Last week the newspapers gave prominence to the squaring off between the Speaker of the House of Representatives, Aminu Waziri Tambuwal, and President Goodluck Jonathan over the issue of the separation of powers among the three arms of government, namely the legislature, the executive and the judiciary.
The occasion was the Democracy Day Symposium, penultimate Monday, titled “Our Democracy: Progress and Challenges,” held in the Banquet Hall of the State House. This was a day ahead of this year’s so-called Democracy Day that has been inflicted on Nigerians as a holiday by our unlamented old despot, General Olusegun Obasanjo, for no better reason than that he returned to power as a civilian on May 29, 1999.
The topic of the symposium itself couldn’t have been more appropriate thirteen years after the second military interruption of our democracy came to an end in 1999 after nearly sixteen years. (The first, as we all know, occurred in 1966 and ended with Obasanjo as military head of state between 1976 and 1979, following the assassination of General Murtala Mohammed, his immediate predecessor, in a failed coup). Thirteen years may be like the twinkle of an eye in the life of a nation, but it is not too short to determine if the nation is heading in the right direction.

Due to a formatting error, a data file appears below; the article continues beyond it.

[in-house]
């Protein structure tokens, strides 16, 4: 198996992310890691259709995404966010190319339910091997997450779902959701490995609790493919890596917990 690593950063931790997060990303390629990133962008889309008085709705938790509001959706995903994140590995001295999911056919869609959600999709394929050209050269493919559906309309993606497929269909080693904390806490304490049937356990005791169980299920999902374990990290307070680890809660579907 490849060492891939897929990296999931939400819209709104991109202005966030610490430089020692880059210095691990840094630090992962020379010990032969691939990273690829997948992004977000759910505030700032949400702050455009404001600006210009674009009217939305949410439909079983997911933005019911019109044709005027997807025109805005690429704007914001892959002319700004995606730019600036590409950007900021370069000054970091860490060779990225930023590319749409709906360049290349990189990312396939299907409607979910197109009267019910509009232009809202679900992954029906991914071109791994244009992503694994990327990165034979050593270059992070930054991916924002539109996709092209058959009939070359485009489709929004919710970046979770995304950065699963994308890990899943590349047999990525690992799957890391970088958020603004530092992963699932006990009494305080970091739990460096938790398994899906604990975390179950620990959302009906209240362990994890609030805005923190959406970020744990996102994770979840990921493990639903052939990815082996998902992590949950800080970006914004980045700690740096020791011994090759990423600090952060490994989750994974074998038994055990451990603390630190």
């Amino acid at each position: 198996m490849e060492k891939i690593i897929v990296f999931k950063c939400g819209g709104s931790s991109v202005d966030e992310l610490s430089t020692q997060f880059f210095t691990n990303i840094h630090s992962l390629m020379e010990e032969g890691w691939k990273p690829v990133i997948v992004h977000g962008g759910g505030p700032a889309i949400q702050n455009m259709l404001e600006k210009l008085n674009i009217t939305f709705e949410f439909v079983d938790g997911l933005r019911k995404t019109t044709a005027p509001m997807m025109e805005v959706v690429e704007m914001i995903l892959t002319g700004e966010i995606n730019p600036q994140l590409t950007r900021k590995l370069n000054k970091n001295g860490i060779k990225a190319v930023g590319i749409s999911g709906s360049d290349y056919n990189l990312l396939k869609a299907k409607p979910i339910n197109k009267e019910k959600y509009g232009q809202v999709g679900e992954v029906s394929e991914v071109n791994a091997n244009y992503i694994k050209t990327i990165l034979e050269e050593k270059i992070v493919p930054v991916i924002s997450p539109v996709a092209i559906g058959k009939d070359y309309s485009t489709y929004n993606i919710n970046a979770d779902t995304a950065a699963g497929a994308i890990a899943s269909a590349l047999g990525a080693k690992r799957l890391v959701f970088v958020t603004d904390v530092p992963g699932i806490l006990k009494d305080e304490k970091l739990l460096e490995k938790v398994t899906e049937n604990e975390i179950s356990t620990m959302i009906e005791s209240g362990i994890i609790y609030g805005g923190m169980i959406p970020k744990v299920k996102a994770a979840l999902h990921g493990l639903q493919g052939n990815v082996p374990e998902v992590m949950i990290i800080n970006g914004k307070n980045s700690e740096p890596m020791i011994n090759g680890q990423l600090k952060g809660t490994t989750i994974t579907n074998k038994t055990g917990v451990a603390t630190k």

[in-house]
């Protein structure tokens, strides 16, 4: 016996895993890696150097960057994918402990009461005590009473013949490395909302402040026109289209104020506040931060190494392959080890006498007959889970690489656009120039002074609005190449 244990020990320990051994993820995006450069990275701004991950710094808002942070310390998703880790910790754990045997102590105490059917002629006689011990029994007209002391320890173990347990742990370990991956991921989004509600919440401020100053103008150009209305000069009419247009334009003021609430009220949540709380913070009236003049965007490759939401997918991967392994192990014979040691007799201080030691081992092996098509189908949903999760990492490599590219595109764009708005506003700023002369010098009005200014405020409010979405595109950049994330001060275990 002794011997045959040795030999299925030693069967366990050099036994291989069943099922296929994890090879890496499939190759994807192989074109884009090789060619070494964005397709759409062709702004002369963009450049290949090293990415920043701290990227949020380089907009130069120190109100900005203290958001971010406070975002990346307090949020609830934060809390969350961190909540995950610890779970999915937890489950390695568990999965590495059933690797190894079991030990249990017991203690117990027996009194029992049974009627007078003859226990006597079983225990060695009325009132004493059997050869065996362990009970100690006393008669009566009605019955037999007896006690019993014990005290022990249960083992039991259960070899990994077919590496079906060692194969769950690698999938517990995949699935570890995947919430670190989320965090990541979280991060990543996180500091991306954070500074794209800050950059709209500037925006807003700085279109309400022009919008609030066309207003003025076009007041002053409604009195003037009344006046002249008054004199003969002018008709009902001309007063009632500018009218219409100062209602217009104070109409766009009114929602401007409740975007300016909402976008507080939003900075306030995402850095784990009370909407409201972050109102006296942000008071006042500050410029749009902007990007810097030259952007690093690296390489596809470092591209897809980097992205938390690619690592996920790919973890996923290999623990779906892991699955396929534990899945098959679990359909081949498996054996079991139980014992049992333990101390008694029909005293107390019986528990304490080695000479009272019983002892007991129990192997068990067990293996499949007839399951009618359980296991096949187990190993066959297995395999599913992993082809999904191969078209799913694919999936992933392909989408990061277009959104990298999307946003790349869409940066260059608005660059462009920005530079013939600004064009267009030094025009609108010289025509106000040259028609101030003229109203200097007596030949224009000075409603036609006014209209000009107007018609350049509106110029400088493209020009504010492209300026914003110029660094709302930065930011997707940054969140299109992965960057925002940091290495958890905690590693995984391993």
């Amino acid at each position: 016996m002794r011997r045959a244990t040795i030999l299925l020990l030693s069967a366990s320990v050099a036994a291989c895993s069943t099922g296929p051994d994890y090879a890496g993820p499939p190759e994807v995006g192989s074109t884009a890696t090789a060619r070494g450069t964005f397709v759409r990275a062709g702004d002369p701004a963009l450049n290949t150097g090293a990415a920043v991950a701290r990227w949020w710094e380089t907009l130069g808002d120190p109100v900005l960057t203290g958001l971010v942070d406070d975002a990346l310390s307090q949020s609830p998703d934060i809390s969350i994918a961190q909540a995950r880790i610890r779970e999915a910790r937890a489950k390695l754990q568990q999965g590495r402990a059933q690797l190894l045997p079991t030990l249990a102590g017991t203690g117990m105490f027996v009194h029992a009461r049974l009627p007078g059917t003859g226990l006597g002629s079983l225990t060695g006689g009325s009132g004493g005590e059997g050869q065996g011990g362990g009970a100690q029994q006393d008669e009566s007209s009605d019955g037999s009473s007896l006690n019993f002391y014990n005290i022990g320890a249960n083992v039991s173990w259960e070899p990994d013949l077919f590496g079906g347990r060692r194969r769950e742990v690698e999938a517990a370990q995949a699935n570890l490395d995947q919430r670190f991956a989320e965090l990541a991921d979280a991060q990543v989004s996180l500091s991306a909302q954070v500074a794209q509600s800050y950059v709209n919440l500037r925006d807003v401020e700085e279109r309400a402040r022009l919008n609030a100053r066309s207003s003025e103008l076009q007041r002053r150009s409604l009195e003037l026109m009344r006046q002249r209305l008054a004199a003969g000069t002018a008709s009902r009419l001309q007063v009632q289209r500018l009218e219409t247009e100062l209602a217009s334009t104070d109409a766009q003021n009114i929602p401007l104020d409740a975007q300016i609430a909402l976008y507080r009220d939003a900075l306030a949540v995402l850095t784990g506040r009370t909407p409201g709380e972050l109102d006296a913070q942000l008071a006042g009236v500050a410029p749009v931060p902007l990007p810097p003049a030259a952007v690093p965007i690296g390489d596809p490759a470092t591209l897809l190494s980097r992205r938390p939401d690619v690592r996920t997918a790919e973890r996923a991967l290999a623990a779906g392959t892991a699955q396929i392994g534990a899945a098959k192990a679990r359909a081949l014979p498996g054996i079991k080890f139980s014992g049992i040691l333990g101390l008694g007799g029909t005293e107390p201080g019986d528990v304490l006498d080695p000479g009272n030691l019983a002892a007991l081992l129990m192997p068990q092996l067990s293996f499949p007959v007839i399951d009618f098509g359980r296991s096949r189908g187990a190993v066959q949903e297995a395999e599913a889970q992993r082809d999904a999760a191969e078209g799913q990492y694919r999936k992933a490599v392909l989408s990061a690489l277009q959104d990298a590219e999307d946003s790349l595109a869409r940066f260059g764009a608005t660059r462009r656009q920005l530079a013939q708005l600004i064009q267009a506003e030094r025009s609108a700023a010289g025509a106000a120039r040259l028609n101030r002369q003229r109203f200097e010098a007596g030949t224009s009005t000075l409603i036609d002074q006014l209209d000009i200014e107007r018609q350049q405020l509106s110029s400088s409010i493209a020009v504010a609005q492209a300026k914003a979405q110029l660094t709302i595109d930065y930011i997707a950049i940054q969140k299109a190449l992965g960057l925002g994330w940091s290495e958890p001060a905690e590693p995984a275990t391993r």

Few Nigerians, I imagine, will disagree with the view that Nigeria has headed in the wrong direction since 1999. No doubt the country Obasanjo inherited that year was hardly a happy one, what with all inequities and despotism its hapless citizens had been subjected to by their rulers. But then the country he left behind after eight years as its civilian ruler was hardly better than what he had inherited. On the contrary, virtually all the human development indices indicated the country was worse off at after his rule.
The May 28 squaring off between the Speaker and President Goodluck was in the end about which arm, between the legislature and the executive, should be blamed for the country’s retrogression all these 13 years that its citizens had been led to hope that the end of military rule in the country in 1999 will signal the end of their seemingly interminable miserable existence.
Naturally each side blamed the other but, not surprisingly, Speaker Tambuwal started the altercation. If little or no progress has been made in the first year since the last elections in May, he said, it was because the executive arm has refused to sign the bills the legislators have passed “for the peace, order and good government of the Federation,” to use the words of our Constitution in defining the powers of the three arms of government.